Last winter, Crit News was blocked by the Chicopee Police Department social media pages after we published articles critical of the department’s affiliation with anti-LGBTQ brand Chick-fil-A and its likely unconstitutional social media policy.
Prior court rulings strongly suggest that these blocks violate the First Amendment, so we filed a complaint with Mass Attorney General Maura Healey’s civil rights division. In the time since, we have become dismayed by the AG’s office’s failure to address the blocks. But now records we have received from Healey’s shed light on why her office may be avoiding the issue—her office is also guilty of the same kind of questionable social media management.
After the CPD blocked both the Crit News Twitter account and this reporter’s personal Facebook account from its official social media pages, we looked for ways to get the issue resolved. The ACLU of Massachusetts suggests filing a complaint to the AGO’s civil rights division, so we did. We thought our complaint would be the easiest case they ever saw, since the blocking was not disputed; rather, CPD’s problematic public information officer acknowledged that he had blocked our accounts as well as another 73 others. All that Healey’s office needed to do was write a letter telling the department to unblock everyone and change its practice.
Instead, it wrote to us, saying it wouldn’t lift a finger.
While we hoped the simple uncontested nature of the violation of our rights would mean that the AGO would take actions, we’ve grown accustomed to Healey failing on issues of transparency and accountability. When we received the letter from her office declining to protect the First Amendment, we suspected, rightly, that her office is equally guilty. We put in a records request and found that indeed, multiple accounts are blocked from the AGO’s social media pages.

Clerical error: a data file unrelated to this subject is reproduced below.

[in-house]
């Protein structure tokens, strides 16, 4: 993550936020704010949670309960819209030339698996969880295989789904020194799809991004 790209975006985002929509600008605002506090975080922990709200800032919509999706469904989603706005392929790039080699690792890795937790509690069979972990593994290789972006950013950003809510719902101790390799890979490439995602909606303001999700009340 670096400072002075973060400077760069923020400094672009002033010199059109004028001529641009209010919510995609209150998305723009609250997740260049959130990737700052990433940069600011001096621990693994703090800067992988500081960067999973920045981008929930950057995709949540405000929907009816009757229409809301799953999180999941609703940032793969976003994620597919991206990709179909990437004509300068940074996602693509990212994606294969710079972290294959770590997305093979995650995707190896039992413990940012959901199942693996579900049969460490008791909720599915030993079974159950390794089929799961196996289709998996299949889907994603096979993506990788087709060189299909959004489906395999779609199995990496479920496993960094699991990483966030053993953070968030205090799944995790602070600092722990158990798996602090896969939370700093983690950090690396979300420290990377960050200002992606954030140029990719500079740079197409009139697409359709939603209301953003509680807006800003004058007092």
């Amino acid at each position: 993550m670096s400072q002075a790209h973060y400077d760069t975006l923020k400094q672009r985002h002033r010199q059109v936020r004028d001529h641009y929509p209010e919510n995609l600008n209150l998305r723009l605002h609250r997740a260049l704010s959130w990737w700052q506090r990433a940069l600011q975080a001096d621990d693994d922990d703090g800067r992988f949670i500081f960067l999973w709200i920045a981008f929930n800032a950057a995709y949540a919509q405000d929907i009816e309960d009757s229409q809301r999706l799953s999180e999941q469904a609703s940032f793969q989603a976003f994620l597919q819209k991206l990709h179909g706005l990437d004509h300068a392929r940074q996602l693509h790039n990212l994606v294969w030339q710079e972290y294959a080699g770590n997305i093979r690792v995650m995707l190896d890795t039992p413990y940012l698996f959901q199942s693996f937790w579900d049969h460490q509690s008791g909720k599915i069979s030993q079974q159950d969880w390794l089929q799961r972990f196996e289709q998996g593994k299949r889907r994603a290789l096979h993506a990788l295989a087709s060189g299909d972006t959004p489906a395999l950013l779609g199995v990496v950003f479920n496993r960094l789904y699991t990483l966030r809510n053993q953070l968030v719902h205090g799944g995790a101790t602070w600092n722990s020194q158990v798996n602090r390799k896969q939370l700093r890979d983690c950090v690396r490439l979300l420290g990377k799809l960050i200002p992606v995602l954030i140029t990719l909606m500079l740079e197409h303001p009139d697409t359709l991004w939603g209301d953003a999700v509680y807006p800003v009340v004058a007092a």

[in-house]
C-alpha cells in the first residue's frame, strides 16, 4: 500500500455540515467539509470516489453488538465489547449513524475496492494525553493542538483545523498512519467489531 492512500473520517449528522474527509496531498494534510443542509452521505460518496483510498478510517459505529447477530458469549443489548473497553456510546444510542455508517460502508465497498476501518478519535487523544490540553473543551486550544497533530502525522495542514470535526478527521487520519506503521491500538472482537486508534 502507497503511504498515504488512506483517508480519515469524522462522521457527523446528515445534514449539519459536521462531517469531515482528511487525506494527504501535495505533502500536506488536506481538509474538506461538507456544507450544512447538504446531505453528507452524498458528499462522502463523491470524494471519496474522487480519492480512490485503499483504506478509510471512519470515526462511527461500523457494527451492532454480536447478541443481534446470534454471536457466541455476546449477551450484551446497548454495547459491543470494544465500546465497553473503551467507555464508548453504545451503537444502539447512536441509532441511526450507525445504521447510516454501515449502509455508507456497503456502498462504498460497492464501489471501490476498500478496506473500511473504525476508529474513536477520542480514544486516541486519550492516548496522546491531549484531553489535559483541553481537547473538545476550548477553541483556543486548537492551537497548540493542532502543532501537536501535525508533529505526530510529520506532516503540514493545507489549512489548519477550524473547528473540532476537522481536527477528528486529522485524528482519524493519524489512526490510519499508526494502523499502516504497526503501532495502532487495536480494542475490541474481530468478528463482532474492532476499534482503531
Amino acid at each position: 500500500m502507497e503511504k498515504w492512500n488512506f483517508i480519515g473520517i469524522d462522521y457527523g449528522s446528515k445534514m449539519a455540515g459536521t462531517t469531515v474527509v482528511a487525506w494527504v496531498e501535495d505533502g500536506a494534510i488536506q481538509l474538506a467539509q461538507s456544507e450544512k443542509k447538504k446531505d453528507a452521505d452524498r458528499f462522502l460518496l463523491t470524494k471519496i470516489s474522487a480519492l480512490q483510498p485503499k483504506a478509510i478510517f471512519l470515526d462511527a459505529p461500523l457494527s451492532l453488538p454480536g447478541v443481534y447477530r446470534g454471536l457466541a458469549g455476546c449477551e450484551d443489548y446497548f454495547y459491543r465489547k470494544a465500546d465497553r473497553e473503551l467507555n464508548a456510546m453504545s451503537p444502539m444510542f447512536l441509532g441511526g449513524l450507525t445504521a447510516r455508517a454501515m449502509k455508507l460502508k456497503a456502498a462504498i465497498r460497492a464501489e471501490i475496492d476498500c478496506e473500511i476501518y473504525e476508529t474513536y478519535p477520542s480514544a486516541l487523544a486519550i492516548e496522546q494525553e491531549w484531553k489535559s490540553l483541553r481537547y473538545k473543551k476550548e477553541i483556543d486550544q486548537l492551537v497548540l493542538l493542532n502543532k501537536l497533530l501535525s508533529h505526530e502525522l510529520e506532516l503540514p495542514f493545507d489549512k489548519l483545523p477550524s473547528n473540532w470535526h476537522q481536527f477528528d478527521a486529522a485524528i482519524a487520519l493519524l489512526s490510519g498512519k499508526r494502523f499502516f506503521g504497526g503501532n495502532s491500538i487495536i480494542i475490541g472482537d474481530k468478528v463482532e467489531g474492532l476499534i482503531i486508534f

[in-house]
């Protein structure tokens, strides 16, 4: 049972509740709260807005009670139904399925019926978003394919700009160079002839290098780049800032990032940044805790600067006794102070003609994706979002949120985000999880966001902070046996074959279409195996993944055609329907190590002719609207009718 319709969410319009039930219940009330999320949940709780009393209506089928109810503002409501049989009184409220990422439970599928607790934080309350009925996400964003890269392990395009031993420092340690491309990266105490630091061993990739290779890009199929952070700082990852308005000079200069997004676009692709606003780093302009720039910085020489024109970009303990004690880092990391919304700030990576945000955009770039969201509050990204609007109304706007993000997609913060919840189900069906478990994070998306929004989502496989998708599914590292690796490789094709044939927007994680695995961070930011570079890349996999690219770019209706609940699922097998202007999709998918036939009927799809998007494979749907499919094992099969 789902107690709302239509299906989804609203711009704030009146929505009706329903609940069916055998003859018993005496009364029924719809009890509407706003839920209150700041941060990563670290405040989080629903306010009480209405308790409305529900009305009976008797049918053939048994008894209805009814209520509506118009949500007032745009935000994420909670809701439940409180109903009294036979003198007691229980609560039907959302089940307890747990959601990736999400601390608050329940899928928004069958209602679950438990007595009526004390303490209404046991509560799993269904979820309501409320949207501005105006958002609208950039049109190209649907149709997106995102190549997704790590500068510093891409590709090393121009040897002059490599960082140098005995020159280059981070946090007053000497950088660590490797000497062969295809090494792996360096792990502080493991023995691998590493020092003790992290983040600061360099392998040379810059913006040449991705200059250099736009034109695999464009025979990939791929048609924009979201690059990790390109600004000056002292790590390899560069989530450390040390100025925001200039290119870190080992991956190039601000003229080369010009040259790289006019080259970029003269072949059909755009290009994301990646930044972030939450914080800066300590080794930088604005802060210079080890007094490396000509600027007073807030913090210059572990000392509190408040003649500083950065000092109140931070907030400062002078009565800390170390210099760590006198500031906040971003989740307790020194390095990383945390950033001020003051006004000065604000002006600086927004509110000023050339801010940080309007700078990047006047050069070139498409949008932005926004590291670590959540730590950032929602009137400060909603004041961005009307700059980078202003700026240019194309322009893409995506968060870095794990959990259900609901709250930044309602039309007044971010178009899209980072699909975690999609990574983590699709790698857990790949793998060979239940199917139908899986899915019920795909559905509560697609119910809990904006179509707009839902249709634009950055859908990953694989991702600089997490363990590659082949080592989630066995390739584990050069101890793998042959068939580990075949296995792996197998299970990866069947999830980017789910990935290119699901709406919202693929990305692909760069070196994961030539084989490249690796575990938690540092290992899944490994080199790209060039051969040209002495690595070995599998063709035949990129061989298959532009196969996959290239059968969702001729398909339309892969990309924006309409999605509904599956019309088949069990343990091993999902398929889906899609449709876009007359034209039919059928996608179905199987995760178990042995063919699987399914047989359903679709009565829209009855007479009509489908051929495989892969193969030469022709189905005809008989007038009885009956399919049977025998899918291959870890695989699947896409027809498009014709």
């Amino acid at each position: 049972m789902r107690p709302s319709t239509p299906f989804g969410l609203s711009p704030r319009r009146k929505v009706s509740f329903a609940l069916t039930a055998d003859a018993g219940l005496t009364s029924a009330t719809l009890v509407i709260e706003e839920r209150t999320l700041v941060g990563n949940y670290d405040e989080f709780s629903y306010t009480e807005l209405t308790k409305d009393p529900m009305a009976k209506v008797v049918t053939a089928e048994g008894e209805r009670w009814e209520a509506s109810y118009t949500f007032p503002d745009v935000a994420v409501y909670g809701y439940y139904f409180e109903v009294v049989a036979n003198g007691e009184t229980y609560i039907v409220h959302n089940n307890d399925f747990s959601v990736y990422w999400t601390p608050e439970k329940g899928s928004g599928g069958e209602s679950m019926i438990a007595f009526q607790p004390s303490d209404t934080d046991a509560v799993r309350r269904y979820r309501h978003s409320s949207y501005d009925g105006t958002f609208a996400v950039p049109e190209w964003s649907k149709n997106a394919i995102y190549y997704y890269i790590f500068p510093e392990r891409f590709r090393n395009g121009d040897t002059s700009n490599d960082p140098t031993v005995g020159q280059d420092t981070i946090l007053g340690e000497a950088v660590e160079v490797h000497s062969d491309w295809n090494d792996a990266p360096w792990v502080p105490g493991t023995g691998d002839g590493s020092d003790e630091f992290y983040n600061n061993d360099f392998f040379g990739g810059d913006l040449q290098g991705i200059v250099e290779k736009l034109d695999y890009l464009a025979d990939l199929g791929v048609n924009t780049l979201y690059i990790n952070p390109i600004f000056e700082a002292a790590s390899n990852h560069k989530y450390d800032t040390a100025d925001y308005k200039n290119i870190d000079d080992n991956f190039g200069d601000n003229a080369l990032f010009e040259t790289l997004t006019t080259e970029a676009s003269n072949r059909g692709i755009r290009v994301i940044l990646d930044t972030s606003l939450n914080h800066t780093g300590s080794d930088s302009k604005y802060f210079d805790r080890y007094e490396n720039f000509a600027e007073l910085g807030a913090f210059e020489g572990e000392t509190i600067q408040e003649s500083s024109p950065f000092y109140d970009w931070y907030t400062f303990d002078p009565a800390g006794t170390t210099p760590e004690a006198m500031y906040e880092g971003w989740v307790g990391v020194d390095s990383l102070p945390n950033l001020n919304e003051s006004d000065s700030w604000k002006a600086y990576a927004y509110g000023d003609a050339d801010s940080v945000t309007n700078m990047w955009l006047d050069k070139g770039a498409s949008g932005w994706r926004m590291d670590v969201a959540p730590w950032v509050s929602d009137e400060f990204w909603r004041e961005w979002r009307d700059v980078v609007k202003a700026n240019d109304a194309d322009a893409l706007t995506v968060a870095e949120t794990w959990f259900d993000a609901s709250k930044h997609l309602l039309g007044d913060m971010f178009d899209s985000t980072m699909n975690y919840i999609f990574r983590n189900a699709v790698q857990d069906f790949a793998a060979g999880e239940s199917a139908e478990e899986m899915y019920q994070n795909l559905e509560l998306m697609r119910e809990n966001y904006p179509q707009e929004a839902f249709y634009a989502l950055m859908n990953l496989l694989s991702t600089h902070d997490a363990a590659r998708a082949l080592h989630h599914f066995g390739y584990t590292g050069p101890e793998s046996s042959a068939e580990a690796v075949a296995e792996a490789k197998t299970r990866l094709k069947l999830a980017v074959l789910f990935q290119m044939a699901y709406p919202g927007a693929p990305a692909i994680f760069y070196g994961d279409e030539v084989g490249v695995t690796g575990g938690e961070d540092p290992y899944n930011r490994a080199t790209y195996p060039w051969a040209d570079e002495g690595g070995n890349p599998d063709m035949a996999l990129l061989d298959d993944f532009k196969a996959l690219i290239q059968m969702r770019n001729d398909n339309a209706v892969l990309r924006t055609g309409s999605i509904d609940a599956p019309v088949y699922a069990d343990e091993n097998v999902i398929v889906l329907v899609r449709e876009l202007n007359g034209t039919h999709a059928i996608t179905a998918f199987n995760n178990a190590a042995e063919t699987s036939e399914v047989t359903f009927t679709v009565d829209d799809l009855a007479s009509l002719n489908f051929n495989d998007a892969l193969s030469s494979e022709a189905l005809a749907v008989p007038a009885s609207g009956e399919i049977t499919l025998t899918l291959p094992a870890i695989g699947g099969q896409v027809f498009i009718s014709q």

Healey is a major factor in the lack of functional transparency in Massachusetts. Her abuse of the First Amendment and refusal to protect the rights to information are why agencies like the CPD argue that they can block people, effectively silencing criticism in order to enforce their arbitrary rules.
Healey’s office’s behavior is the ultimate shield for every official who runs a government social media account.
This article was produced in collaboration with the Boston Institute for Nonprofit Journalism with CriticalMA. To see more reporting like this, please donate at givetobinj.org.
Maya is the editor of Critical Mass, which produces investigative reports primarily on issues of transparency and accountability in government in Massachusetts.